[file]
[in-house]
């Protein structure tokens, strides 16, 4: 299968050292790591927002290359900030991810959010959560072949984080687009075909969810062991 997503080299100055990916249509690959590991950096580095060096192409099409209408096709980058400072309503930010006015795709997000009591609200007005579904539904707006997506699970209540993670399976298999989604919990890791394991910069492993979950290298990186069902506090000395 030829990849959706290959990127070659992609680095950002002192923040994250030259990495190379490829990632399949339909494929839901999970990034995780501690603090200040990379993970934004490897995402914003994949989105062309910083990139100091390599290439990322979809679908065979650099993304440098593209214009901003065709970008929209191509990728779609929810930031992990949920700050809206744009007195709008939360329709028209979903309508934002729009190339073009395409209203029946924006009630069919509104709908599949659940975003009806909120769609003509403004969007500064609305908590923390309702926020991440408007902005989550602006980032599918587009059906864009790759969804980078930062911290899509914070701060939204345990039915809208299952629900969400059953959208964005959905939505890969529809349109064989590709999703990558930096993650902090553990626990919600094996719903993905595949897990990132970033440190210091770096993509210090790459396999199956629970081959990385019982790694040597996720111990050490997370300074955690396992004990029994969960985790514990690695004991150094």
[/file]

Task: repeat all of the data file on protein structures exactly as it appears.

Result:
[in-house]
């Protein structure tokens, strides 16, 4: 299968050292790591927002290359900030991810959010959560072949984080687009075909969810062991 997503080299100055990916249509690959590991950096580095060096192409099409209408096709980058400072309503930010006015795709997000009591609200007005579904539904707006997506699970209540993670399976298999989604919990890791394991910069492993979950290298990186069902506090000395 030829990849959706290959990127070659992609680095950002002192923040994250030259990495190379490829990632399949339909494929839901999970990034995780501690603090200040990379993970934004490897995402914003994949989105062309910083990139100091390599290439990322979809679908065979650099993304440098593209214009901003065709970008929209191509990728779609929810930031992990949920700050809206744009007195709008939360329709028209979903309508934002729009190339073009395409209203029946924006009630069919509104709908599949659940975003009806909120769609003509403004969007500064609305908590923390309702926020991440408007902005989550602006980032599918587009059906864009790759969804980078930062911290899509914070701060939204345990039915809208299952629900969400059953959208964005959905939505890969529809349109064989590709999703990558930096993650902090553990626990919600094996719903993905595949897990990132970033440190210091770096993509210090790459396999199956629970081959990385019982790694040597996720111990050490997370300074955690396992004990029994969960985790514990690695004991150094």